Placeholders should be used to guide users on how to fill out the field if there’s any ambiguity. In other words, you probably don’t need to have a placeholder for fields like ‘First name’ as most people know how to answer their first name.
It's an excellent solution for small forms like login, leaving your phone to call you back, or something like that. However, they work poorly in big forms with lots of data.
The problem is that people fill out a lot of different data and at the end of this flow you don't remember which field means what? You can guess or double check. However, if you want to check what it meant you need to remove data from it to see the placeholder again.
The good solution for it is floating labels. They look like placeholders, but when you click on it, the placeholder becomes a label on top of value that you enter.
We can use both labels and placeholders. However, each one has its purpose. For example, labels ask for data, placeholder shows the example of this data, and you already know an approximate answer or a format in what you need to enter asked information.
Don't forget to distinguish primary from secondary action. Make these buttons visually different. Moreover, if one of the buttons is about going back or canceling then make sure that it's on the left of primary action, such as confirmation or submission.
The confirmation button should be right below the last input field. So, it's like a continuation of the form and end of it at the same time.
Be specific with names. Don't use general naming like "Submit" or "Done." Let people know what action are they doing by pushing this button and even let them know what is next. That helps to build confidence and make it look professional.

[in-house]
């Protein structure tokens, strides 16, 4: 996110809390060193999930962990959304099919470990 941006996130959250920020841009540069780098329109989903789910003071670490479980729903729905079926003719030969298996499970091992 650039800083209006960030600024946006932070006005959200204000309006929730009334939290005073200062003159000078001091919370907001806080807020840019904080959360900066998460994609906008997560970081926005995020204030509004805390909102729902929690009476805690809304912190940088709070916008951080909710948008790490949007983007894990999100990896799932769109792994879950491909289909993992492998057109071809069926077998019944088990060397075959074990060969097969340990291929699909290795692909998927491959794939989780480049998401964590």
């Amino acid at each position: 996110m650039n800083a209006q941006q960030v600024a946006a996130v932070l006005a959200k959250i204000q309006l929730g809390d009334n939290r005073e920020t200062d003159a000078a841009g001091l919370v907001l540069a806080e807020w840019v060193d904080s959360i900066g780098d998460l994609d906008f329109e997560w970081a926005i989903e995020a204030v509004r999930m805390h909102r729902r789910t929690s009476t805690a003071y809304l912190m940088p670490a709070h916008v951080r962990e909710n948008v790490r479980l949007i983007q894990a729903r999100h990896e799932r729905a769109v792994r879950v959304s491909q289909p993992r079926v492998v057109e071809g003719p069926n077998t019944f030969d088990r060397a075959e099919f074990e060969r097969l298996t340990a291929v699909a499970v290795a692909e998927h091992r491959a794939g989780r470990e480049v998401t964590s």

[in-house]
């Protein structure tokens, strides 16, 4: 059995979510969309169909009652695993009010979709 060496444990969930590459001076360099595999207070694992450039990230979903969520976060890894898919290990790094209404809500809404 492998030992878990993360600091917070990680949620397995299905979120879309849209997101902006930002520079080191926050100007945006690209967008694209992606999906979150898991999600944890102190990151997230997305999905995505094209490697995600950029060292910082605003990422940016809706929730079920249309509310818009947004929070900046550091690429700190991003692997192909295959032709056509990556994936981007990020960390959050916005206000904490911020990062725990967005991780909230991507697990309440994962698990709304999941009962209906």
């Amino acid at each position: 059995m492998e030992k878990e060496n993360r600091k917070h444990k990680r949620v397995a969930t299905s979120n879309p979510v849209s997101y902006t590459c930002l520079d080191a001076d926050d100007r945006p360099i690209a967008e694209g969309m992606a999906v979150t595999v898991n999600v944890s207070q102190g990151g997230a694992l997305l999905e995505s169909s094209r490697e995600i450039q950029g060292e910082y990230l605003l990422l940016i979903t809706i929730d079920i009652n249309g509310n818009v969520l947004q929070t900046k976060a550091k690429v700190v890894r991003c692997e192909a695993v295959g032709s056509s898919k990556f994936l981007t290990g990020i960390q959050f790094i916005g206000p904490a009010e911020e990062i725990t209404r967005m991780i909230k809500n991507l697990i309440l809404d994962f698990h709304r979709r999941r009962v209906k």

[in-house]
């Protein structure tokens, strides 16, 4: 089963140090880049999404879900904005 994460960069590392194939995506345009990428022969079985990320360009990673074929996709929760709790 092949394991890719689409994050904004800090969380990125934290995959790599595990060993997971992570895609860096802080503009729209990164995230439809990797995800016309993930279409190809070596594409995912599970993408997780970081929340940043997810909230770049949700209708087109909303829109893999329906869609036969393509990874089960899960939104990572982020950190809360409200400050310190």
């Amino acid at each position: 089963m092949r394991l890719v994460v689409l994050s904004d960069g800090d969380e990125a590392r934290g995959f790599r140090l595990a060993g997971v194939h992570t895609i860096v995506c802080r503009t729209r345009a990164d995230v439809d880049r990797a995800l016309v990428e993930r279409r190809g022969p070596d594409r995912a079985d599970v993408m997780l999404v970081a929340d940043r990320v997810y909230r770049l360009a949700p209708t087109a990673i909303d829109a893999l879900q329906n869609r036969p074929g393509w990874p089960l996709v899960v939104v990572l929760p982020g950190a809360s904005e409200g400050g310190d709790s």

9.Default and Automation values
Almost all people who use forms that you create select values. We should have some by default there. Alternatively, it can be pre-defined information that users already dealt previously and it can be taken from his profile or somehow calculated.
Avoid as much filling in as possible. Allow pre-population from existing records with duplicate/copy functions. That is relevant to the growing trend of machine learning. So a modern interface can help filling up forms taking into account previous experiences.
For example, a tax form can be calculated automatically taking data from different sources like financial account, transactions, previous submissions.
10.Mobile and desktop
For desktop, forms make sure that you have autofocus on the first input field when you open a particular form. Moreover, it's good if you can move between elements with Tab key.
In mobile/tablet experience, it's good to match keypad.Use specific HTML input types to show the correct keypad.
- input type=”text” displays the normal mobile device keyboard
- input type=”email” displays the normal keyboard plus ‘@’ and ‘.com’
- input type=”tel” displays the numeric 0-9 keypad
- input type=”number” displays a keyboard with numbers and symbols
- input type=”password” this hides characters as they’re typed in the field
- input type=”date” this displays the mobile’s date selector
- input type=”datetime” this displays the mobile’s date and time selector.
- input type=”month” this displays the mobile’s month/year selector
Check the url for live demo
Note: Open the live demo in mobile, it will show different keyboard for different input
For clone the code click the github link
- Does your form work on all major browsers and devices?
- Is your form easy to use in bright or low-light situations?
- Give reason to people "why they will use your form"?
- Don’t make your validation too strict.
- If you must use validation, does your form reports error inline(to the right of the field) ?
- Do not ask people to confirm their email or password twice.
- Be careful using security seals, unless you’re asking for payment.
- Does your form contrast on "call to actions"?
- Avoid using ‘clear’ or ‘reset’ buttons.
- Use specific HTML input types to show the correct keypad.